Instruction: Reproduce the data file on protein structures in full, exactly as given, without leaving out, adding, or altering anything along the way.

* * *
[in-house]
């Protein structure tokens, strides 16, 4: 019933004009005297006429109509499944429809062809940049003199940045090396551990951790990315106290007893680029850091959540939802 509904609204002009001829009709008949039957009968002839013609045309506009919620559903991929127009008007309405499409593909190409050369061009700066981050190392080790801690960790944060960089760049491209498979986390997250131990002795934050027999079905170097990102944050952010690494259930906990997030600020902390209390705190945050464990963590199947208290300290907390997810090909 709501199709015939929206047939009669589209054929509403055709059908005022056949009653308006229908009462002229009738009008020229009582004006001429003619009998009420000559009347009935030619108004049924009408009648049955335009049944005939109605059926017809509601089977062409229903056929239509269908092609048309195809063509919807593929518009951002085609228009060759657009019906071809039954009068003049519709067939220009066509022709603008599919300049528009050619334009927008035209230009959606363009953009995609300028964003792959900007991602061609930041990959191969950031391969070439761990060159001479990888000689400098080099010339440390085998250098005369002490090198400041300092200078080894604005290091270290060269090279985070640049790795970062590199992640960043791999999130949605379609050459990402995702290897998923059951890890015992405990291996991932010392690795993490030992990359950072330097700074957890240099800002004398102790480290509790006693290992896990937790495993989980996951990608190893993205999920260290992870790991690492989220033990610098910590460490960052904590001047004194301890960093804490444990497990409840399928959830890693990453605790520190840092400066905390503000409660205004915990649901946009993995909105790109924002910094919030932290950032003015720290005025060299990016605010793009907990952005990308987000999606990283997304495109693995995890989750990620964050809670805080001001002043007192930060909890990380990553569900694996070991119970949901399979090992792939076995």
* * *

[in-house]
């Protein structure tokens, strides 16, 4: 019933004009005297006429109509499944429809062809940049003199940045090396551990951790990315106290007893680029850091959540939802 509904609204002009001829009709008949039957009968002839013609045309506009919620559903991929127009008007309405499409593909190409050369061009700066981050190392080790801690960790944060960089760049491209498979986390997250131990002795934050027999079905170097990102944050952010690494259930906990997030600020902390209390705190945050464990963590199947208290300290907390997810090909 709501199709015939929206047939009669589209054929509403055709059908005022056949009653308006229908009462002229009738009008020229009582004006001429003619009998009420000559009347009935030619108004049924009408009648049955335009049944005939109605059926017809509601089977062409229903056929239509269908092609048309195809063509919807593929518009951002085609228009060759657009019906071809039954009068003049519709067939220009066509022709603008599919300049528009050619334009927008035209230009959606363009953009995609300028964003792959900007991602061609930041990959191969950031391969070439761990060159001479990888000689400098080099010339440390085998250098005369002490090198400041300092200078080894604005290091270290060269090279985070640049790795970062590199992640960043791999999130949605379609050459990402995702290897998923059951890890015992405990291996991932010392690795993490030992990359950072330097700074957890240099800002004398102790480290509790006693290992896990937790495993989980996951990608190893993205999920260290992870790991690492989220033990610098910590460490960052904590001047004194301890960093804490444990497990409840399928959830890693990453605790520190840092400066905390503000409660205004915990649901946009993995909105790109924002910094919030932290950032003015720290005025060299990016605010793009907990952005990308987000999606990283997304495109693995995890989750990620964050809670805080001001002043007192930060909890990380990553569900694996070991119970949901399979090992792939076995």